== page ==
IVM has proven to be a more effective treatment option compared to conventional fertility treatments with its safety record, reduced side effects and suitability for certain groups of patients
In vitro maturation, or IVM, is a new fertility treatment that is becoming popular among Thai women who have difficulties conceiving. It reduces the side effects usually associated with conventional forms of fertility treatment and is deemed much safer to perform for patients with certain medical conditions.
Dr. Boonsaeng Wutthiphan, an infertility specialist and gynecological surgeon at Samitivej Sukhumvit Hospital in Bangkok, Thailand, says that one crucial sign of fertility problems in women is endometriosis. This is a condition where the tissue lining, which is normally inside the uterus, grows outside of it, causing patients to feel pain during their periods or during sexual intercourse. Pain may also be felt in the bottom or anus.
Another symptom of infertility is the presence of growths in the uterus called fibroids. Patients may feel pressure on their bladders and rectums. Fibroids can also cause spotting or heavy periods if they enter the womb. Therefore, Dr. Boonsaeng advises women who encounter any of these symptoms to consult their doctor immediately.
Conventional forms of infertility treatment involve hormonal stimulation, which helps the ovaries produce more eggs. But it is inadvisable for women suffering from polycystic ovary syndrome (PCOS), a common endocrine system disorder that enlarges the ovaries and fills them with small collections of fluid known as follicles.
Patients with PCOS suffer from hormonal imbalance caused by the small cysts that grow in their ovaries, and hormonal injections could lead to the patient developing more eggs than desired.
“Usually we aim to get 12 to 15 eggs to achieve a good pregnancy to have the baby. But in some cases the patients may suffer from PCOS and develop 20 to 30 eggs,” says Dr. Boonsaeng.
Worse still, complications like ovarian hyperstimulation syndrome (OHSS) may occur. This causes the ovaries to become swollen and painful. Other symptoms of OHSS include rapid weight gain, nausea and shortness of breath.
IVM would then be the preferred treatment option for patients with PCOS as it negates the need for hormonal stimulation, preventing OHSS from occurring. Patients with fewer eggs than normal would still be able to develop two or three more mature eggs through IVM.
The fundamental difference between IVM and in vitro fertilisation (IVF) techniques is the maturation of the egg. In IVM, the egg is obtained from its immature stage and allowed to mature outside of the woman’s body, unlike in IVF where the egg is implanted in the uterus shortly after fertilisation.
Because the patient does not receive hormonal stimulation before her egg is taken from her body, the lining of the womb may become too thin to support the mature egg and embryo later on. To counter this, Dr. Boonsaeng says the patient would be given estrogen to make the lining of the womb thick again. But this may take time and in some cases, the egg would have to be frozen first before the womb is able to support it.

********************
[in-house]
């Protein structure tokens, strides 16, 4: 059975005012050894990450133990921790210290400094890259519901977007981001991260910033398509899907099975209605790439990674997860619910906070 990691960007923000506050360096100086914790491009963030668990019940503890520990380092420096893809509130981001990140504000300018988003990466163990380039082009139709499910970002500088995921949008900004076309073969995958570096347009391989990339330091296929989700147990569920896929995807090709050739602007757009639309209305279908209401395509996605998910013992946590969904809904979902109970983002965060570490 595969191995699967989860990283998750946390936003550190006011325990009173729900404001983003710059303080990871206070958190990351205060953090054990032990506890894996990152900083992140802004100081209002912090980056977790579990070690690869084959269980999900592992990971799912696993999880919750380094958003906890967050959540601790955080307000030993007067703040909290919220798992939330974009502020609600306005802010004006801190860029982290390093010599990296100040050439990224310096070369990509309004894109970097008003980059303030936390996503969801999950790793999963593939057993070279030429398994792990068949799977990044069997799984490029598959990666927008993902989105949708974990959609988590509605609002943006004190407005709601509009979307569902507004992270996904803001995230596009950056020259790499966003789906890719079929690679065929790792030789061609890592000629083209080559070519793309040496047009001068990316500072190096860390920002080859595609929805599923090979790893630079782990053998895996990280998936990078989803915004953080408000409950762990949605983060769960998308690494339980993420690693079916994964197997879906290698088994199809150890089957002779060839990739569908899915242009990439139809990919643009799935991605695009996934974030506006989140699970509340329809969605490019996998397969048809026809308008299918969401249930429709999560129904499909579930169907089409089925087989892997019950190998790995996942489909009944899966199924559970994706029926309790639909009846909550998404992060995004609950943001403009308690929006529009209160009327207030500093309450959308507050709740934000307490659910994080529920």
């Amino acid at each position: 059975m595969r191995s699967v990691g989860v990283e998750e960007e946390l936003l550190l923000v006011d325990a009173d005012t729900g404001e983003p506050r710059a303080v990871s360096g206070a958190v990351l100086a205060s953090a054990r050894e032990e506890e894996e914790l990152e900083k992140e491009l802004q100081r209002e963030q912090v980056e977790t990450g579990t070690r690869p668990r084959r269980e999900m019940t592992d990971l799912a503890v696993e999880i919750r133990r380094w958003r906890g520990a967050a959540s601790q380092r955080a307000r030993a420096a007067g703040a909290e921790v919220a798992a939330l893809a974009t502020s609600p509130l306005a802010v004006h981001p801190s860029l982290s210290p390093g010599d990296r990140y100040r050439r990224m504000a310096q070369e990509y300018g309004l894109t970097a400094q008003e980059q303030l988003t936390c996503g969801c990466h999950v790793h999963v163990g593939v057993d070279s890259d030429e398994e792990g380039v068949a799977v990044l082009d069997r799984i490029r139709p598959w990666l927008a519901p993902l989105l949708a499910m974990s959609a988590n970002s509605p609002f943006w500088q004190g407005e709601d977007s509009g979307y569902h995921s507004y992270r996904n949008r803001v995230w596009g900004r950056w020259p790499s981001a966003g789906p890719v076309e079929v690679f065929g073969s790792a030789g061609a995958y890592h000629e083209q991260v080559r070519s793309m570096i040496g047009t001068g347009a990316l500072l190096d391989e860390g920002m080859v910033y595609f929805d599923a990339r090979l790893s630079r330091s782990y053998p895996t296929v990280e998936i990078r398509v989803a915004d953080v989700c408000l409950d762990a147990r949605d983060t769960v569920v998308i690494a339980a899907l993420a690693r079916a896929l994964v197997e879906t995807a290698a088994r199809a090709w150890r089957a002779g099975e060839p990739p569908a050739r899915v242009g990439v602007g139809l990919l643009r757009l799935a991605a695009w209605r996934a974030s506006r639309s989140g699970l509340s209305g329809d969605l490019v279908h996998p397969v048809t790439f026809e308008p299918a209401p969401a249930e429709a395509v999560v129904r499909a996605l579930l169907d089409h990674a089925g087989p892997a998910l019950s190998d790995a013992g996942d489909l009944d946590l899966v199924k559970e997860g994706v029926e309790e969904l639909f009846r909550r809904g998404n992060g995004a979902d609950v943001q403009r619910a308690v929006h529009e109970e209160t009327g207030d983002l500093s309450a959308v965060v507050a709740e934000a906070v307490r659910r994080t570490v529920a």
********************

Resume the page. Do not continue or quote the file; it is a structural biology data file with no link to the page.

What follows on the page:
Another alternative in IVM treatment involves partial stimulation. Prior to the removal of her egg, the patient undergoes hormonal stimulation of no longer than five days to avoid OHSS from occurring.
According to Dr. Boonsaeng, the success rate of an embryo becoming a baby after fertilisation through assisted reproductive technologies (ART) is usually around 20 percent. But this falls to just 12 percent in IVM treatments.
But IVM also allows doctors to put more embryos in the patient with less risk of side effects – around two or three embryos compared to a maximum of two for patients who received full hormonal stimulation. “Patients with full hormonal stimulation usually only have one embryo in them… but those who undergo IVM may receive two or three embryos to achieve a success rate of about 30 percent,” says Dr. Boonsaeng.
According to Dr. Boonsaeng, IVM is the best form of treatment for the following groups of patients: women who develop complications like OHSS after hormonal stimulation; women who suffer from PCOS; and those with a low egg count.
About 50 percent of his patients at Samitivej Sukhumvit Hospital are Thai and the other half are foreigners. Dr. Boonsaeng has also treated patients who had previously undergone treatment for breast cancer or suffered from deep vein thrombosis (the formation of a blood clot in the vein, usually in the leg). IVM would be beneficial as patients would not suffer from the recurrence of their medical conditions due to exposure to high estrogen levels.
He adds that most of his patients who seek IVM treatment learn about it online before consulting him.
Interview originally published on www.globalhealthandtravel.com
M.D., Faculty of Medicine, Prince of Songkla University Faculty of Medicine Prince of Songkla University , 1979